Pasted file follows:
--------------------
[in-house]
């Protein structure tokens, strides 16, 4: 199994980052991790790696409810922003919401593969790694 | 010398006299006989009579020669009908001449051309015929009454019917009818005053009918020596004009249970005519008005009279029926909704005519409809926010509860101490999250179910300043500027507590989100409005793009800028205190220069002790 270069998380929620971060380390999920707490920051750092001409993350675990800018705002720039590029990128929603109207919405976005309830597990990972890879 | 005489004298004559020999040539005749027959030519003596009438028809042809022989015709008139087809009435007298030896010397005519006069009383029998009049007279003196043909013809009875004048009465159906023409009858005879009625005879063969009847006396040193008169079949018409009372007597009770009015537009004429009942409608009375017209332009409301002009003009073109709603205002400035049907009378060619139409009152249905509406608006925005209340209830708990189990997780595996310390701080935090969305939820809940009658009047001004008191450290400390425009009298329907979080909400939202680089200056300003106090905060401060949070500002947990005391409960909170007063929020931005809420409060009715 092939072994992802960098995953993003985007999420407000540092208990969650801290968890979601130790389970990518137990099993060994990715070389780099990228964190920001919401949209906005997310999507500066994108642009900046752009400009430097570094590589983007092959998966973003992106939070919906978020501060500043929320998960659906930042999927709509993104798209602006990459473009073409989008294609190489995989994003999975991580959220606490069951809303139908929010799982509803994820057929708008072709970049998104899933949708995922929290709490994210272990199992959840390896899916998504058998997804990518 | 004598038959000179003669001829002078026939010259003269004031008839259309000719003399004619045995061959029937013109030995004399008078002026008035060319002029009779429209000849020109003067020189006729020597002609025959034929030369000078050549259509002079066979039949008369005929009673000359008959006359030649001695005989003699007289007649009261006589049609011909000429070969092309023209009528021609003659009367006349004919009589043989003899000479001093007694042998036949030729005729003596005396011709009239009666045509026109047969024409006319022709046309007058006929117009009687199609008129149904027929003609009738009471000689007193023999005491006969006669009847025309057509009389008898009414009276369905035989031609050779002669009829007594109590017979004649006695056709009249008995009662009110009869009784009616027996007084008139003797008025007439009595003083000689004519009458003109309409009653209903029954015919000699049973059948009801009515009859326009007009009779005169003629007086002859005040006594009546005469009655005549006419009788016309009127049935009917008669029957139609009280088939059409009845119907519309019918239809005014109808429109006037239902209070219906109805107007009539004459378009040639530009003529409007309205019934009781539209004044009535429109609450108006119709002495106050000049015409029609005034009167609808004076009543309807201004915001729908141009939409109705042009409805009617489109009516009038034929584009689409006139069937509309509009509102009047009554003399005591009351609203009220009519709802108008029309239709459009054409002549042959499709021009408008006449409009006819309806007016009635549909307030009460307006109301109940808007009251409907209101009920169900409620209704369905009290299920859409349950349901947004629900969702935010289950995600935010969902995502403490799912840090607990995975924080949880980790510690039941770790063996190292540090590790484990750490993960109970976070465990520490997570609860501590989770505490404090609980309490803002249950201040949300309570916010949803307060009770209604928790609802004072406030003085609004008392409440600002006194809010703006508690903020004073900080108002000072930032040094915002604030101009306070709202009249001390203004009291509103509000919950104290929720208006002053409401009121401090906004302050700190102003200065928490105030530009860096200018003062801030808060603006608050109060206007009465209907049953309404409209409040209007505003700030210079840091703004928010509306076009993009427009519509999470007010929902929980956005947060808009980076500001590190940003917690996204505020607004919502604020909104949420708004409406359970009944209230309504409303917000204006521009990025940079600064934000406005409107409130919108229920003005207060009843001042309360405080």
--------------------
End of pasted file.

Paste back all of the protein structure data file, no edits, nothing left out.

[in-house]
């Protein structure tokens, strides 16, 4: 199994980052991790790696409810922003919401593969790694 | 010398006299006989009579020669009908001449051309015929009454019917009818005053009918020596004009249970005519008005009279029926909704005519409809926010509860101490999250179910300043500027507590989100409005793009800028205190220069002790 270069998380929620971060380390999920707490920051750092001409993350675990800018705002720039590029990128929603109207919405976005309830597990990972890879 | 005489004298004559020999040539005749027959030519003596009438028809042809022989015709008139087809009435007298030896010397005519006069009383029998009049007279003196043909013809009875004048009465159906023409009858005879009625005879063969009847006396040193008169079949018409009372007597009770009015537009004429009942409608009375017209332009409301002009003009073109709603205002400035049907009378060619139409009152249905509406608006925005209340209830708990189990997780595996310390701080935090969305939820809940009658009047001004008191450290400390425009009298329907979080909400939202680089200056300003106090905060401060949070500002947990005391409960909170007063929020931005809420409060009715 092939072994992802960098995953993003985007999420407000540092208990969650801290968890979601130790389970990518137990099993060994990715070389780099990228964190920001919401949209906005997310999507500066994108642009900046752009400009430097570094590589983007092959998966973003992106939070919906978020501060500043929320998960659906930042999927709509993104798209602006990459473009073409989008294609190489995989994003999975991580959220606490069951809303139908929010799982509803994820057929708008072709970049998104899933949708995922929290709490994210272990199992959840390896899916998504058998997804990518 | 004598038959000179003669001829002078026939010259003269004031008839259309000719003399004619045995061959029937013109030995004399008078002026008035060319002029009779429209000849020109003067020189006729020597002609025959034929030369000078050549259509002079066979039949008369005929009673000359008959006359030649001695005989003699007289007649009261006589049609011909000429070969092309023209009528021609003659009367006349004919009589043989003899000479001093007694042998036949030729005729003596005396011709009239009666045509026109047969024409006319022709046309007058006929117009009687199609008129149904027929003609009738009471000689007193023999005491006969006669009847025309057509009389008898009414009276369905035989031609050779002669009829007594109590017979004649006695056709009249008995009662009110009869009784009616027996007084008139003797008025007439009595003083000689004519009458003109309409009653209903029954015919000699049973059948009801009515009859326009007009009779005169003629007086002859005040006594009546005469009655005549006419009788016309009127049935009917008669029957139609009280088939059409009845119907519309019918239809005014109808429109006037239902209070219906109805107007009539004459378009040639530009003529409007309205019934009781539209004044009535429109609450108006119709002495106050000049015409029609005034009167609808004076009543309807201004915001729908141009939409109705042009409805009617489109009516009038034929584009689409006139069937509309509009509102009047009554003399005591009351609203009220009519709802108008029309239709459009054409002549042959499709021009408008006449409009006819309806007016009635549909307030009460307006109301109940808007009251409907209101009920169900409620209704369905009290299920859409349950349901947004629900969702935010289950995600935010969902995502403490799912840090607990995975924080949880980790510690039941770790063996190292540090590790484990750490993960109970976070465990520490997570609860501590989770505490404090609980309490803002249950201040949300309570916010949803307060009770209604928790609802004072406030003085609004008392409440600002006194809010703006508690903020004073900080108002000072930032040094915002604030101009306070709202009249001390203004009291509103509000919950104290929720208006002053409401009121401090906004302050700190102003200065928490105030530009860096200018003062801030808060603006608050109060206007009465209907049953309404409209409040209007505003700030210079840091703004928010509306076009993009427009519509999470007010929902929980956005947060808009980076500001590190940003917690996204505020607004919502604020909104949420708004409406359970009944209230309504409303917000204006521009990025940079600064934000406005409107409130919108229920003005207060009843001042309360405080």